Related To Travel # Speaking Section

Travel is something most of the people prefer to do. And it also is one of the most common questions asked in IELTS. This topic usually comes in the PART I of the speaking section. Now, it might be possible that you do not travel a lot or may be you do not like it much, but it is not possible that you haven’t ever traveled in your life. So, when asked about it, don’t say that O! travel, I don’t like it much. Try to be more positive and answer in a way that neither sounds fake nor a lie.

Given below are some of the questions that could be asked in PART I of the speaking section.

1. Do you think that travel broadens the mind?

I think yes. Going to new places and visiting new people, surely opens a new perspective of things. You get to know different opinions, may be different from yours, see new places and find out the order of doing things, that is different from yours. This allows not only to understand other cultures but also makes us more familiar with our own culture.

2. Do you think young and old people benefit from travelling together?

Well, we are living in one of the most competitive times and we all are busy. It so happens that we don’t get time to spend with the old members of our family. Travelling with them, surely rejuvenates us and also helps us to know them better. The elder generation surely more experiences and interesting stories to tell, the younger ones have new ways of doing things. Exchanging opinions with each other while travelling, helps in creating stronger bonds and even helps in taking a break from the rush we are living.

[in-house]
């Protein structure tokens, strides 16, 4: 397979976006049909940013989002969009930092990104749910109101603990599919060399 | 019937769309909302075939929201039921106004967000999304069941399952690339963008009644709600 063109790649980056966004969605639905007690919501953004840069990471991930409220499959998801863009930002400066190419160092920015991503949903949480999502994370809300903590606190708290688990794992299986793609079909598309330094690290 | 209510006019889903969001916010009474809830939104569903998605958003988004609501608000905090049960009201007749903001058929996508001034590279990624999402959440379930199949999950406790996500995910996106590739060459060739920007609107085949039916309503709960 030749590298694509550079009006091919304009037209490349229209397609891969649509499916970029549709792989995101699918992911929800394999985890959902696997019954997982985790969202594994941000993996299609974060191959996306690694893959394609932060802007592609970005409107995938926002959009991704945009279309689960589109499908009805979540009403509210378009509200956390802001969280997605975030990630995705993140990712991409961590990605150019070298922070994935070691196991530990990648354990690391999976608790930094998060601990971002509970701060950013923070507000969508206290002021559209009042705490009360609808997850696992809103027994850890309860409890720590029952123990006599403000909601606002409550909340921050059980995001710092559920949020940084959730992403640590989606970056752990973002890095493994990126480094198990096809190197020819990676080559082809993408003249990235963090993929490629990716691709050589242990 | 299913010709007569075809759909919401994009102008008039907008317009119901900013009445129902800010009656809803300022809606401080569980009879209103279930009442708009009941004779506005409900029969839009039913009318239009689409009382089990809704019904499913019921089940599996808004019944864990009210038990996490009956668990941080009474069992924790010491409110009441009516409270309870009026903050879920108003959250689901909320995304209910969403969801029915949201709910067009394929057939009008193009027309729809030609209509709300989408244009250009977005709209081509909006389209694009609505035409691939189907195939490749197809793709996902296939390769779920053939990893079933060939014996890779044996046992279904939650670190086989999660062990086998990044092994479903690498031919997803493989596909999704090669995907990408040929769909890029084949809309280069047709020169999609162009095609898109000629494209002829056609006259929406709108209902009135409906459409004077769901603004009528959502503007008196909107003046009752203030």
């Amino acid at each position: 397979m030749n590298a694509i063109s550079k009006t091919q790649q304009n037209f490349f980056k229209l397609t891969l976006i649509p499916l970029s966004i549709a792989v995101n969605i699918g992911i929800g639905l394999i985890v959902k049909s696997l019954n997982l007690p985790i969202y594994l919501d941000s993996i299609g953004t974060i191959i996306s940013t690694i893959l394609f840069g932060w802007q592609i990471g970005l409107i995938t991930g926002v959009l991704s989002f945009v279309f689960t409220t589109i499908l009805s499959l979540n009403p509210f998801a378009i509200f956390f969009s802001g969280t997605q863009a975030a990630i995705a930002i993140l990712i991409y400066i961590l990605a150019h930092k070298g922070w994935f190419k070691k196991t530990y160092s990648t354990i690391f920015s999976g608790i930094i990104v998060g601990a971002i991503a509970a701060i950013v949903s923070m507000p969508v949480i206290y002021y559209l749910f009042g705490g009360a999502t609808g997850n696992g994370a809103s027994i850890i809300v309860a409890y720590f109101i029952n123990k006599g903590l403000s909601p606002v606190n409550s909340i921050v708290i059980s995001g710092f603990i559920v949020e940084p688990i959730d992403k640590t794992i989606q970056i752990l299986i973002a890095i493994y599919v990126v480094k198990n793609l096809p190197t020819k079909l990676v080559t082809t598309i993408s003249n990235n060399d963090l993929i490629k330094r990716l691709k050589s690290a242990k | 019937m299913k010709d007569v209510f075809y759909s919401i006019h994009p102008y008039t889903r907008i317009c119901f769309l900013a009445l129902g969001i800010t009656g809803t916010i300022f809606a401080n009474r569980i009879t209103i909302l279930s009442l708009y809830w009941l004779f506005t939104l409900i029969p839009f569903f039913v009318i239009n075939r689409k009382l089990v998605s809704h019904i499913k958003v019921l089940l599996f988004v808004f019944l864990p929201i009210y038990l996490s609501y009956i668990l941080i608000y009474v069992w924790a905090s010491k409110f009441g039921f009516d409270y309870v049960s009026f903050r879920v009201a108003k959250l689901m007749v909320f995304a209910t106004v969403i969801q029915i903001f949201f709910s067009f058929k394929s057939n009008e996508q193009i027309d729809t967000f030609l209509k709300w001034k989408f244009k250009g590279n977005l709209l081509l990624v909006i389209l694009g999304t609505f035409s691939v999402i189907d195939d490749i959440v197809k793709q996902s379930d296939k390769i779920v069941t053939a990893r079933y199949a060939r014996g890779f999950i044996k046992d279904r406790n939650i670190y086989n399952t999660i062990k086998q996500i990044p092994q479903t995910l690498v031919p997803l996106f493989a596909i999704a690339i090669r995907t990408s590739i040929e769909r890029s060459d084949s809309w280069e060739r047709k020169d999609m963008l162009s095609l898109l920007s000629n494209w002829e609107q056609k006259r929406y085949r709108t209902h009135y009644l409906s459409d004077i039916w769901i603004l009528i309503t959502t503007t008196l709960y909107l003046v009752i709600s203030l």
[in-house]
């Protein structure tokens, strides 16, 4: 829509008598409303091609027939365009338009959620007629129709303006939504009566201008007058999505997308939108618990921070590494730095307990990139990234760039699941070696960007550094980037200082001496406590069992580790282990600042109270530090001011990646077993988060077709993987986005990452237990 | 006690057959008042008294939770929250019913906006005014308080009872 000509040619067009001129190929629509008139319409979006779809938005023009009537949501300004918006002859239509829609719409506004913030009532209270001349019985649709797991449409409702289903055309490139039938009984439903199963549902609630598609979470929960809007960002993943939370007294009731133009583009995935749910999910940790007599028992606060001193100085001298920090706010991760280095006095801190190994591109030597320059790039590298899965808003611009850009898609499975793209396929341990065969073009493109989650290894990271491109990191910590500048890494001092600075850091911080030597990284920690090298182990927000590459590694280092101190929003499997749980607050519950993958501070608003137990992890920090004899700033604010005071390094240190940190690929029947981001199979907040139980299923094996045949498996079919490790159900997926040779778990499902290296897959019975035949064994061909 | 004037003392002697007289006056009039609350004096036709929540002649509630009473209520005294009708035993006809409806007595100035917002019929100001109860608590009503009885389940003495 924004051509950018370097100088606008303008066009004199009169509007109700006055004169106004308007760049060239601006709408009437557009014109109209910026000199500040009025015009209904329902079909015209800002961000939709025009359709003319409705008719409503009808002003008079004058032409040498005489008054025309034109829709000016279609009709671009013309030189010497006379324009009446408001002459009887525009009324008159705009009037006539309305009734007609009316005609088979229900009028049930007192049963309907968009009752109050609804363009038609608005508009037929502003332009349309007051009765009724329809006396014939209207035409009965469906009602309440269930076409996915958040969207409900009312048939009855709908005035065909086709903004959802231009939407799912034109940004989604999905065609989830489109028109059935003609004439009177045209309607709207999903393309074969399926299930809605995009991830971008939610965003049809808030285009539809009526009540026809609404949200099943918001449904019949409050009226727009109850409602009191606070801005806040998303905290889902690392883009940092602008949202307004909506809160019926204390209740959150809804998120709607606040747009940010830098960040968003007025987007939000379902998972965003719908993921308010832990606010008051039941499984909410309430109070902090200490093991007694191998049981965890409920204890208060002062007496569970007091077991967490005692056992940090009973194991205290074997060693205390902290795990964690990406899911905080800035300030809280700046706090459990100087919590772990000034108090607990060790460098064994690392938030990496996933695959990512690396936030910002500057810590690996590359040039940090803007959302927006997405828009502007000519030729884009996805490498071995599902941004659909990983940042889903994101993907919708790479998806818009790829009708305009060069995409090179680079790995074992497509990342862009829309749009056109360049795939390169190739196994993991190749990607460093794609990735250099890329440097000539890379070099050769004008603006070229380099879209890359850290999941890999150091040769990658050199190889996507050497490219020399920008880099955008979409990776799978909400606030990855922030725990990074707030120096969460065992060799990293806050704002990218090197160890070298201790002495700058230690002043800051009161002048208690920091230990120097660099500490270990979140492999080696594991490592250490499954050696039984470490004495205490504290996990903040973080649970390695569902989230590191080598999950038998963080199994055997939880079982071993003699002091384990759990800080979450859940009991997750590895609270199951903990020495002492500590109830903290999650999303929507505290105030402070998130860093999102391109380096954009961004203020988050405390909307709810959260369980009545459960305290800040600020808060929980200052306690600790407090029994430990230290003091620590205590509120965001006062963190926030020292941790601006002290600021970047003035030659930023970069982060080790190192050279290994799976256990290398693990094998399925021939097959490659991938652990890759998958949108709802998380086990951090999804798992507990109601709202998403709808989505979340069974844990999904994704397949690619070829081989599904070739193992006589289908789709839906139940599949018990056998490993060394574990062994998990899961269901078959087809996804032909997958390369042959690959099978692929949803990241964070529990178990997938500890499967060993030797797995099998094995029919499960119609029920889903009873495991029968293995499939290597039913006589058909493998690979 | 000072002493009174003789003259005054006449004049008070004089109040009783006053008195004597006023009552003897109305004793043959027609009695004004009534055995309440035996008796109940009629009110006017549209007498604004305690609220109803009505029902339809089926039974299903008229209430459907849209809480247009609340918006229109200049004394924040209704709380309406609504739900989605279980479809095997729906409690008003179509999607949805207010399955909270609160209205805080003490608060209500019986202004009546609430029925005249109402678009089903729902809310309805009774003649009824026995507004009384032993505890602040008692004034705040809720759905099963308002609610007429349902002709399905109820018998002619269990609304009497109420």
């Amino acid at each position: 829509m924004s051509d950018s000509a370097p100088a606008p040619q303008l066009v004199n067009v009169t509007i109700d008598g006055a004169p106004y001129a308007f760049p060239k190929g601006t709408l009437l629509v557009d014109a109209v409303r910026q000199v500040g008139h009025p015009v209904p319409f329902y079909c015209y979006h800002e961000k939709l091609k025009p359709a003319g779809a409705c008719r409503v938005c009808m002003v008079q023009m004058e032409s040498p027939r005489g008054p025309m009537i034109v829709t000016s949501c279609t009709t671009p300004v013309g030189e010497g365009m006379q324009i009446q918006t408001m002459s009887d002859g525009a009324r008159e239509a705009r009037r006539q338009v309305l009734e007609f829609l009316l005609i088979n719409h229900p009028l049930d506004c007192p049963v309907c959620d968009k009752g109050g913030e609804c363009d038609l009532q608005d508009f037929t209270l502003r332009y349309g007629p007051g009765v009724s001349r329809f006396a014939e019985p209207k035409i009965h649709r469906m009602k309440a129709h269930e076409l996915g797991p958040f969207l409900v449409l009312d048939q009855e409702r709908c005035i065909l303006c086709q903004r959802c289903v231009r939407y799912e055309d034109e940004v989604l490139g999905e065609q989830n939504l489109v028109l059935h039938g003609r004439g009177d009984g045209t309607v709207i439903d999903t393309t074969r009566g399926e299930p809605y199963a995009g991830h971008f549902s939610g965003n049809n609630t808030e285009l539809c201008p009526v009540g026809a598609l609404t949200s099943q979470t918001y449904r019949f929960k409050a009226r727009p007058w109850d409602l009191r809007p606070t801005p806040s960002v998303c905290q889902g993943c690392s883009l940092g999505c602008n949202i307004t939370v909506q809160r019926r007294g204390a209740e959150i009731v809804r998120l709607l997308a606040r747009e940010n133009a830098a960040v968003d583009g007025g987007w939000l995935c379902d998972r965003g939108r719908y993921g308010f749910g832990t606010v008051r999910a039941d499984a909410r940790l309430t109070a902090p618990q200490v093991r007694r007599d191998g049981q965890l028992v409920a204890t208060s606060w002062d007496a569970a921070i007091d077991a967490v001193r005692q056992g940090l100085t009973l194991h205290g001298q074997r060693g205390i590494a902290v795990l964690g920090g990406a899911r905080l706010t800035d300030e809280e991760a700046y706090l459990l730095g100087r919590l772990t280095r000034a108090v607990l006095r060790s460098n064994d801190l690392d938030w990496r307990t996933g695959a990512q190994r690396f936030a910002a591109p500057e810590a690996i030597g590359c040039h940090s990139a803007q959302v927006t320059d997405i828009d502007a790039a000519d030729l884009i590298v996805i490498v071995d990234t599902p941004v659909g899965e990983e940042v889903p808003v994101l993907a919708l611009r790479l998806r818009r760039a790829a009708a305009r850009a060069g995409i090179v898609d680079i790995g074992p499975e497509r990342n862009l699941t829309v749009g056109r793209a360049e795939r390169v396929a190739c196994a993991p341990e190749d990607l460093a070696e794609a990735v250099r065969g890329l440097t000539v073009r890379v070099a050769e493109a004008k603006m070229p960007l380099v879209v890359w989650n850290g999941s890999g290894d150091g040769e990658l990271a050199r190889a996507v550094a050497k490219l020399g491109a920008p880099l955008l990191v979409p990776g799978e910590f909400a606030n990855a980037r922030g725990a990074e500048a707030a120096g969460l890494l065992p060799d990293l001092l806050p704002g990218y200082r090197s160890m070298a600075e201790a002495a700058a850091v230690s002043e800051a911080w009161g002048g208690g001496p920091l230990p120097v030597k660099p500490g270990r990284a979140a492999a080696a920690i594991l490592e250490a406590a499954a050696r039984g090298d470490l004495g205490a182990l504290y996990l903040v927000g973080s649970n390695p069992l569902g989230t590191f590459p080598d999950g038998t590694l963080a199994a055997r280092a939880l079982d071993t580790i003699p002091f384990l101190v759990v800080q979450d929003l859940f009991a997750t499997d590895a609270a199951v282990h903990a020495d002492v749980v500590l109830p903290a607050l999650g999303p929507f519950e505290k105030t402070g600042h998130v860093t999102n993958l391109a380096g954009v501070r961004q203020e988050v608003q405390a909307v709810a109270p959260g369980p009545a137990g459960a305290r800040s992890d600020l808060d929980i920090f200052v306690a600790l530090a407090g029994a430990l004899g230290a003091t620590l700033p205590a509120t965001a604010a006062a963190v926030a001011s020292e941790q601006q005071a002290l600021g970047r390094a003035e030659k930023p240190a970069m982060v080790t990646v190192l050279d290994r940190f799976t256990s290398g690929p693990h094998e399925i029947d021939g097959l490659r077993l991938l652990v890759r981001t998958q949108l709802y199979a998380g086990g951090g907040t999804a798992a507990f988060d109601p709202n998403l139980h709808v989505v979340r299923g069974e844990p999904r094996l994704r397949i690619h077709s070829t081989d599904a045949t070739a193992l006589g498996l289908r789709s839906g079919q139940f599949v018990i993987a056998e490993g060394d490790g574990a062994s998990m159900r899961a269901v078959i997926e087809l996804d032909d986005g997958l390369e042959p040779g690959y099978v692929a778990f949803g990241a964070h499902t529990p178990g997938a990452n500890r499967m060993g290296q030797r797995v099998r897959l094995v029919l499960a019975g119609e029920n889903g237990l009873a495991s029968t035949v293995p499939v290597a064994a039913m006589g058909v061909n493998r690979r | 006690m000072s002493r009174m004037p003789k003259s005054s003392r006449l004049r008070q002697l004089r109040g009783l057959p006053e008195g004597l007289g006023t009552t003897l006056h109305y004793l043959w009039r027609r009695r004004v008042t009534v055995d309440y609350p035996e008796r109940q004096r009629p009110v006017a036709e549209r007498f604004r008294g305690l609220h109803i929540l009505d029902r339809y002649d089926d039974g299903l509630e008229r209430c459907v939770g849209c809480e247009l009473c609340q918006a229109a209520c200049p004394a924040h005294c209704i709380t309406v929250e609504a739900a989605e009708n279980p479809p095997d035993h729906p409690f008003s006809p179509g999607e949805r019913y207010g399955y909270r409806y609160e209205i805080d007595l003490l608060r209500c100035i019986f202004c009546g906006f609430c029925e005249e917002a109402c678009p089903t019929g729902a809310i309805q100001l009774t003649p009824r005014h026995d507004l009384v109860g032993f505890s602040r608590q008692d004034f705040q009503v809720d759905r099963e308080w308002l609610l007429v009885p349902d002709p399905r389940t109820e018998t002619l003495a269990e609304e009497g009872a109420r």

3. How do you travel to school or college?

Well, there are different means of transports available I usually prefer my college bus to travel to college. It is fast and cheap and even more I get to travel with my friends and also make some new.



Greece Elections # Reading Passage

SECTION TWO                                    QUESTIONS 15-22

Read the passage below and answer Questions 15-22 on the following page

On the very day that Greece received the first tranche of its new bailout from the European Union, Prime Minister Alexis Tsipras has decided to resign and call a general election, which will be held next month. Until then, the country will be led by a woman, Vassiliki Thanou-Christophilou, the president of Greece’s Supreme Court. On the face of it, Tsipras’s move seems premature. In the next few months, his government has much to do in order to meet the terms of the bailout and persuade its creditors to consider giving Greece some much needed debt relief. The election will complicate that timetable and will, inevitably, create more uncertainty about where the country is going. But, despite the risks it involves, Tsipras’s gambit was necessary for broader democratic and political reasons. When Tsipras did a U-turn last month and accepted the harsh bailout terms imposed by Germany, he created a big split in his Syriza party, which took office in January. About a third of Syriza’s members of parliament voted against the deal or abstained. Since then, the government has been ruling with the support of its coalition partner, a right-wing populist party called Independent Greeks. But Tsipras was facing a likely parliamentary vote of no confidence, which he wasn’t certain to survive, and a formal schism with anti-bailout members of Syriza, who have been talking about setting up their own party. Rather than engaging his internal opposition, the Prime Minister has chosen to try and outflank them by calling a snap election, which he hopes will bestow him with a new mandate.